Land of the Long White Cloud

After 17 hours in the air, John and I touched down in Auckland, New Zealand early yesterday morning. Given that Tolkien’s tales are brought to life in this beautiful country, it was only appropriate that we were met by a giant dwarf statue on loan from Middle Earth.

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We plan on road tripping through New Zealand, so the first order of business was picking up the rental car. Yours truly forgot to pack her driver’s license so John will be the sole pilot on this trip, leaving me to navigate.  My husband isn’t the least bit upset with this arrangement as he was irreparably scarred by my first turn at an on-the-right-side wheel during our road trip through Ireland in 2009.

In planning for this bucket-list trip, I picked my top 10 must-see places and John, who has been here twice before,  added a couple. Last week, we mapped out our route — about 13 sites in 26 days. We leave Auckland today for our first stop — Coromandel.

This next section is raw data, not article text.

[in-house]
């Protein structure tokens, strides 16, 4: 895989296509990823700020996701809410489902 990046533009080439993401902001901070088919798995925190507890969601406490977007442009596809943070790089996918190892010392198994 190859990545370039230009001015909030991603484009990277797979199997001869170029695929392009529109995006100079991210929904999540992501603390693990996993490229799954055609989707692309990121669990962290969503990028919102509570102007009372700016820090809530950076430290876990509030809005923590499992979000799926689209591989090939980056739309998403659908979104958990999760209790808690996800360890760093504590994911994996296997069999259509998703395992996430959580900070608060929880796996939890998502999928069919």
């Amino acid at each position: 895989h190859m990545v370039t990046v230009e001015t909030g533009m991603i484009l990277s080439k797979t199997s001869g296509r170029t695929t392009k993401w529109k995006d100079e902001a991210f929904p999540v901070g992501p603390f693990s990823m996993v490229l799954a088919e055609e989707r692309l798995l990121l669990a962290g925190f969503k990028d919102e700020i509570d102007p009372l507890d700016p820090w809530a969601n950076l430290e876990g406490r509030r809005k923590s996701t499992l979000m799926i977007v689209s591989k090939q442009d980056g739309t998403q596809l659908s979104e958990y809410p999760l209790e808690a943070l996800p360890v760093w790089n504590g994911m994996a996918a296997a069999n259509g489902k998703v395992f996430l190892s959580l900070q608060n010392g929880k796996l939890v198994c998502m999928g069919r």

As a lover of the Great Outdoors, New Zealand has been on my list for decades. The country is composed of two large islands — North and South Island — and is undeniably one of the most beautiful spots on the planet.

Polynesians sailed here as early as the 5th century, but came to inhabit it permanently in the early 1300s, following their ancestor Kupe, who named the country Aotearoa — “Land of the Long White Cloud.”

Dutch explorer Abel Tasman landed in 1642, naming the country “Nieuw Zeeland,” but European settlement didn’t take hold until Captain James Cook arrived in 1769. New Zealand became a British colony in 1840 and gained its independence in 1947.

Today, it’s home to 4.5 million people and 70 million sheep. Good thing two travelers from a little town in North Georgia on the other side of the world like lamb chops.

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2 Responses to Land of the Long White Cloud

  1. Gerry Crosson says:

    Wishing both you & John another great trip abroad.

  2. hikenwrite says:

    Thanks, Gerry! I’ll keep my eyes open for sheep dogs given your love for all things canine!

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